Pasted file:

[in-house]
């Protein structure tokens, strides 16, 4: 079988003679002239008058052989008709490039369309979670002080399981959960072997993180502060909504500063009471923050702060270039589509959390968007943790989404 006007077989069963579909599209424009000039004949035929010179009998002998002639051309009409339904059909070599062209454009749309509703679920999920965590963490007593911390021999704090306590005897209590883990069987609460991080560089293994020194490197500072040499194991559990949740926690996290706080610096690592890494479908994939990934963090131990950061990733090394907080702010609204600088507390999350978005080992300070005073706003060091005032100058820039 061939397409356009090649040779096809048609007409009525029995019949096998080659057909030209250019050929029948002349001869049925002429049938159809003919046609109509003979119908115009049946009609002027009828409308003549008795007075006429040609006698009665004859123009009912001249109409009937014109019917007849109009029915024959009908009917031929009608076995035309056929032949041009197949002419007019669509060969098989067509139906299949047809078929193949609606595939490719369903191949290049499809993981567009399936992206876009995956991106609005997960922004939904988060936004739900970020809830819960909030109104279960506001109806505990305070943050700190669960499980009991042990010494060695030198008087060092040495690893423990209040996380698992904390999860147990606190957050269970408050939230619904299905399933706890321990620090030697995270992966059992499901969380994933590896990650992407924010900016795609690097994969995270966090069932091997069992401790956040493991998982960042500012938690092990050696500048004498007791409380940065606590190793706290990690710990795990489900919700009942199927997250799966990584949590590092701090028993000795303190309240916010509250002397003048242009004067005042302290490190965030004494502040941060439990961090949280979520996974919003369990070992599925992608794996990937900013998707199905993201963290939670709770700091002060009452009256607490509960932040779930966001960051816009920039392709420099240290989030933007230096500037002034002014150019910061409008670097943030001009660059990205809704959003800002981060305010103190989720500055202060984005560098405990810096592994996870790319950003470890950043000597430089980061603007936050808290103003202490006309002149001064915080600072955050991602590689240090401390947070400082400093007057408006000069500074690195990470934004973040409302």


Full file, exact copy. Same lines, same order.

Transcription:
[in-house]
């Protein structure tokens, strides 16, 4: 079988003679002239008058052989008709490039369309979670002080399981959960072997993180502060909504500063009471923050702060270039589509959390968007943790989404 006007077989069963579909599209424009000039004949035929010179009998002998002639051309009409339904059909070599062209454009749309509703679920999920965590963490007593911390021999704090306590005897209590883990069987609460991080560089293994020194490197500072040499194991559990949740926690996290706080610096690592890494479908994939990934963090131990950061990733090394907080702010609204600088507390999350978005080992300070005073706003060091005032100058820039 061939397409356009090649040779096809048609007409009525029995019949096998080659057909030209250019050929029948002349001869049925002429049938159809003919046609109509003979119908115009049946009609002027009828409308003549008795007075006429040609006698009665004859123009009912001249109409009937014109019917007849109009029915024959009908009917031929009608076995035309056929032949041009197949002419007019669509060969098989067509139906299949047809078929193949609606595939490719369903191949290049499809993981567009399936992206876009995956991106609005997960922004939904988060936004739900970020809830819960909030109104279960506001109806505990305070943050700190669960499980009991042990010494060695030198008087060092040495690893423990209040996380698992904390999860147990606190957050269970408050939230619904299905399933706890321990620090030697995270992966059992499901969380994933590896990650992407924010900016795609690097994969995270966090069932091997069992401790956040493991998982960042500012938690092990050696500048004498007791409380940065606590190793706290990690710990795990489900919700009942199927997250799966990584949590590092701090028993000795303190309240916010509250002397003048242009004067005042302290490190965030004494502040941060439990961090949280979520996974919003369990070992599925992608794996990937900013998707199905993201963290939670709770700091002060009452009256607490509960932040779930966001960051816009920039392709420099240290989030933007230096500037002034002014150019910061409008670097943030001009660059990205809704959003800002981060305010103190989720500055202060984005560098405990810096592994996870790319950003470890950043000597430089980061603007936050808290103003202490006309002149001064915080600072955050991602590689240090401390947070400082400093007057408006000069500074690195990470934004973040409302």